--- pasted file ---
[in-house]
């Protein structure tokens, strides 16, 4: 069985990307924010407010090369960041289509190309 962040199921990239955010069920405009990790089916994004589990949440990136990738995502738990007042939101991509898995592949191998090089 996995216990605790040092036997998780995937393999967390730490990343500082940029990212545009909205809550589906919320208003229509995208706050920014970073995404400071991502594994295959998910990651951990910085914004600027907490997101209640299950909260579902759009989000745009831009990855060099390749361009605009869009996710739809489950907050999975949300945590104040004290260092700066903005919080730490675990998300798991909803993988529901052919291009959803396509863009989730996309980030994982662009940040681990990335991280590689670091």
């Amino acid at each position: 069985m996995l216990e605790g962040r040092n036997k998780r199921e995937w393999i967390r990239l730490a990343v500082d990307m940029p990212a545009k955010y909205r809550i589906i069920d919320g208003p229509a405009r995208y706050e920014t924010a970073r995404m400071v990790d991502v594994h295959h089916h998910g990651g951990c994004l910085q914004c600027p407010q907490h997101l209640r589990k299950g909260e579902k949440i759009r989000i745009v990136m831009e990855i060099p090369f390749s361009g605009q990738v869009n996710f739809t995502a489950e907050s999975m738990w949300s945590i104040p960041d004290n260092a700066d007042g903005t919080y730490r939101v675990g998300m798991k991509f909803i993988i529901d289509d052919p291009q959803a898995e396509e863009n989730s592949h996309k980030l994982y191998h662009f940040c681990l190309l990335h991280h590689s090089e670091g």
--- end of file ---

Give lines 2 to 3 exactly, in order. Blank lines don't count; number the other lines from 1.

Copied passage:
């Protein structure tokens, strides 16, 4: 069985990307924010407010090369960041289509190309 962040199921990239955010069920405009990790089916994004589990949440990136990738995502738990007042939101991509898995592949191998090089 996995216990605790040092036997998780995937393999967390730490990343500082940029990212545009909205809550589906919320208003229509995208706050920014970073995404400071991502594994295959998910990651951990910085914004600027907490997101209640299950909260579902759009989000745009831009990855060099390749361009605009869009996710739809489950907050999975949300945590104040004290260092700066903005919080730490675990998300798991909803993988529901052919291009959803396509863009989730996309980030994982662009940040681990990335991280590689670091």
């Amino acid at each position: 069985m996995l216990e605790g962040r040092n036997k998780r199921e995937w393999i967390r990239l730490a990343v500082d990307m940029p990212a545009k955010y909205r809550i589906i069920d919320g208003p229509a405009r995208y706050e920014t924010a970073r995404m400071v990790d991502v594994h295959h089916h998910g990651g951990c994004l910085q914004c600027p407010q907490h997101l209640r589990k299950g909260e579902k949440i759009r989000i745009v990136m831009e990855i060099p090369f390749s361009g605009q990738v869009n996710f739809t995502a489950e907050s999975m738990w949300s945590i104040p960041d004290n260092a700066d007042g903005t919080y730490r939101v675990g998300m798991k991509f909803i993988i529901d289509d052919p291009q959803a898995e396509e863009n989730s592949h996309k980030l994982y191998h662009f940040c681990l190309l990335h991280h590689s090089e670091g």